This article was first published in the January 2018 international edition of Accounting and Business magazine.

Hacking is an ever-present and growing threat to the security of commercially confidential - and especially financial - information. As a result, there is a growing case for companies to hold their noses and invest in ethical hacking to secure their financial systems.

No one wants to announce to customers, clients and the public that their data has been compromised - the recent attack on Uber could cause significant brand damage. And the risk of attack is rising as more businesses embrace cloud-based systems.

‘Penetration testing’ or ‘pen testing’ by expert hackers is one way companies can assess their IT vulnerabilities. By invitation only, these experts can identify weaknesses in accounting systems, web pages, databases, servers and operating systems and attempt to exploit them. They will then report back, showing company chiefs where their vulnerabilities lie and the potential consequences of a malicious hack.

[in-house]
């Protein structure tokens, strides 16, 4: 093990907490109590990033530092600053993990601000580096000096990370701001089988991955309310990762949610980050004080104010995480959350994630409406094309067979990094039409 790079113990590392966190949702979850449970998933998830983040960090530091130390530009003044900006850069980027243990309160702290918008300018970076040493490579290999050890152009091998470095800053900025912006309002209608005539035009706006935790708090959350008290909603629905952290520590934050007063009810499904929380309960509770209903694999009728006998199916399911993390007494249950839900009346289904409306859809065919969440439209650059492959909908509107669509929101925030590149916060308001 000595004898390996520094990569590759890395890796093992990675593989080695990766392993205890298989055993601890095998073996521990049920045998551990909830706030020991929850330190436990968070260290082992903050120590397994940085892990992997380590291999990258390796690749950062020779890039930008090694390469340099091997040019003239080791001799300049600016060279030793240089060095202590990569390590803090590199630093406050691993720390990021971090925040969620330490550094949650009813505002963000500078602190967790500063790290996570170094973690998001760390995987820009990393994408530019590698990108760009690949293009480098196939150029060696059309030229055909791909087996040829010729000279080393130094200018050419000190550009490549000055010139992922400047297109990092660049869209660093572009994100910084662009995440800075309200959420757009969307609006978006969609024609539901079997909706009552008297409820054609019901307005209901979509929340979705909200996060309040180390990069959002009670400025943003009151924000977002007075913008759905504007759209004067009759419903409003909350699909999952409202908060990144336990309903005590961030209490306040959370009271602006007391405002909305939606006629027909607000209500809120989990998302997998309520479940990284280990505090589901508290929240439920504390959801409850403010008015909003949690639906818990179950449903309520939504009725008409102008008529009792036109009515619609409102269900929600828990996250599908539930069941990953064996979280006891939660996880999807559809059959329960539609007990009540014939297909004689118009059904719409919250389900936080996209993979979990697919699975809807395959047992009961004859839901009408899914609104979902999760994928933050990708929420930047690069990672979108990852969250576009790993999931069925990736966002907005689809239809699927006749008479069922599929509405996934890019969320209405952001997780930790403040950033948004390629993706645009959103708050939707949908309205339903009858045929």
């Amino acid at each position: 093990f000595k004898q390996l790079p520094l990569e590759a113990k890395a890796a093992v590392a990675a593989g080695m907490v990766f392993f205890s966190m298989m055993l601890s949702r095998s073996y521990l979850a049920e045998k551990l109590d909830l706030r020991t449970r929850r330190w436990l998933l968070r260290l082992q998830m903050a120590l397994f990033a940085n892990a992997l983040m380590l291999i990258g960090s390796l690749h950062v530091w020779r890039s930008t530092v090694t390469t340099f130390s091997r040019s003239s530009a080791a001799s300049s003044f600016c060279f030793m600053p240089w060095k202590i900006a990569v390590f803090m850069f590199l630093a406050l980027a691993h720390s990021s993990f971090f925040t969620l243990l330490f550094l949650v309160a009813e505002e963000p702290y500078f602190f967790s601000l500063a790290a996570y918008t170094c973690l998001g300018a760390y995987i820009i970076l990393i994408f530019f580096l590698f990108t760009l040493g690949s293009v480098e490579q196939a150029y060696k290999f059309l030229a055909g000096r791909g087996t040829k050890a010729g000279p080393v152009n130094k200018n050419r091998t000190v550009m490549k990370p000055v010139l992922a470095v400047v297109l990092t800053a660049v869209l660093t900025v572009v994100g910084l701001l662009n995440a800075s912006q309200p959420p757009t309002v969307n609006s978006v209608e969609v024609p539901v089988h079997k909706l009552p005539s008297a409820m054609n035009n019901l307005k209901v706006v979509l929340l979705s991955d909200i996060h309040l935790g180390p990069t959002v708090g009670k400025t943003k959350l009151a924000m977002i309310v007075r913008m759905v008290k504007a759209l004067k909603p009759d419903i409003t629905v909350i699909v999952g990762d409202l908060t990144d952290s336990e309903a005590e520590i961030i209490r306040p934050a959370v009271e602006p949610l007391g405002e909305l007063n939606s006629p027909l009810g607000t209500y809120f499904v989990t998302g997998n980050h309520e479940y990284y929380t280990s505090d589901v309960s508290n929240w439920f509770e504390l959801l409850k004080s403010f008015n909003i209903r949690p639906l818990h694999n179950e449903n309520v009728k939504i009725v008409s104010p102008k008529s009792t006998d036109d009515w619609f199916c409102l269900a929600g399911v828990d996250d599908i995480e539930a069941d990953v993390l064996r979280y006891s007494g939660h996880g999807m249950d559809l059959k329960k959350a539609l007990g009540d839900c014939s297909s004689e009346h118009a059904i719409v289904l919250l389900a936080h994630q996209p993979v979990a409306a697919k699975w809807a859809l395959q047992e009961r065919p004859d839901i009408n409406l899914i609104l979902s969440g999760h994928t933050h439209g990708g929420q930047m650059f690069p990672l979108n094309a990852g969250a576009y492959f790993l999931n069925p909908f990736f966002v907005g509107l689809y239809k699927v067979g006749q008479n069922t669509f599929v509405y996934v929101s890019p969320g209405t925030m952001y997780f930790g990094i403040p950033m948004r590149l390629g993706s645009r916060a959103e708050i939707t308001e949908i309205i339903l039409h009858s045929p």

Pen testing begins with an automated system scan. Testers then dive deeper manually to identify weaknesses, trying to make the system fail or reveal information that an outsider should not know. Based on the results, businesses can intelligently manage their vulnerabilities and implement fixes, complying with regulatory requirements, and maintaining their corporate reputation and customer loyalty.

IT security should never be assumed to be watertight. It’s recommended that companies storing customer banking and credit card details should undergo pen testing regularly - up to every three months; after all, no large company would dream of submitting its accounts without an audit.

Indeed, pen testers urge companies of all sizes to invest up to 10% of their IT infrastructure budget in regular pen testing. Hackers will attempt to breach firewalls to see how far a cybercriminal could get into a system, spot coding errors that could bring a system down or test the damage a disgruntled employee could cause with internal access to a password-protected area of business.